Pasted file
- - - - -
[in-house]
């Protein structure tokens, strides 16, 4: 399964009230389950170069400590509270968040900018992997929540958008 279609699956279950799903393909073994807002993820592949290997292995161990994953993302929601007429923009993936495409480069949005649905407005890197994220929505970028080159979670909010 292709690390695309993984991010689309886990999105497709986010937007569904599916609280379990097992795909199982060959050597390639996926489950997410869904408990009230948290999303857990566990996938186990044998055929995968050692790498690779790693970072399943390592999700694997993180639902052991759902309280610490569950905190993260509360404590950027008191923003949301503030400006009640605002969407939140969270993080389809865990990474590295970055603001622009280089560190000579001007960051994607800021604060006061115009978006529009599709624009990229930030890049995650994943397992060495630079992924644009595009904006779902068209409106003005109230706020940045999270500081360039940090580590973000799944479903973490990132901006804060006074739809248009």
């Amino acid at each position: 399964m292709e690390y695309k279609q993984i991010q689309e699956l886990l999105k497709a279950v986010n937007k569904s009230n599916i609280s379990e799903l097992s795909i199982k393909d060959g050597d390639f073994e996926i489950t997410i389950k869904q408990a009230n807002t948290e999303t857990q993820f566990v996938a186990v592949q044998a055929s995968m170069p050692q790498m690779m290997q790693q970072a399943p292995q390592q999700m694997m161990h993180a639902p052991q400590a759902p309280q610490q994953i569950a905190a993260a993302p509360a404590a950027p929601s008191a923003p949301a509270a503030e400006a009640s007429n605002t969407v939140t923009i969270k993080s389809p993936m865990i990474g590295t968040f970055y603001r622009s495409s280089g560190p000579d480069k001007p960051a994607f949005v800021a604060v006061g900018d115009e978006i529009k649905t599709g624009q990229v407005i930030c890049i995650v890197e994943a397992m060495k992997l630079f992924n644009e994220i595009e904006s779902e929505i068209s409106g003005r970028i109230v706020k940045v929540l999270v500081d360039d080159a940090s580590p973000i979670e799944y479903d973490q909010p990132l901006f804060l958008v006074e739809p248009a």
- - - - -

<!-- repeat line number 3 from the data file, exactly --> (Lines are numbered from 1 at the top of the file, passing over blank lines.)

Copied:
């Amino acid at each position: 399964m292709e690390y695309k279609q993984i991010q689309e699956l886990l999105k497709a279950v986010n937007k569904s009230n599916i609280s379990e799903l097992s795909i199982k393909d060959g050597d390639f073994e996926i489950t997410i389950k869904q408990a009230n807002t948290e999303t857990q993820f566990v996938a186990v592949q044998a055929s995968m170069p050692q790498m690779m290997q790693q970072a399943p292995q390592q999700m694997m161990h993180a639902p052991q400590a759902p309280q610490q994953i569950a905190a993260a993302p509360a404590a950027p929601s008191a923003p949301a509270a503030e400006a009640s007429n605002t969407v939140t923009i969270k993080s389809p993936m865990i990474g590295t968040f970055y603001r622009s495409s280089g560190p000579d480069k001007p960051a994607f949005v800021a604060v006061g900018d115009e978006i529009k649905t599709g624009q990229v407005i930030c890049i995650v890197e994943a397992m060495k992997l630079f992924n644009e994220i595009e904006s779902e929505i068209s409106g003005r970028i109230v706020k940045v929540l999270v500081d360039d080159a940090s580590p973000i979670e799944y479903d973490q909010p990132l901006f804060l958008v006074e739809p248009a």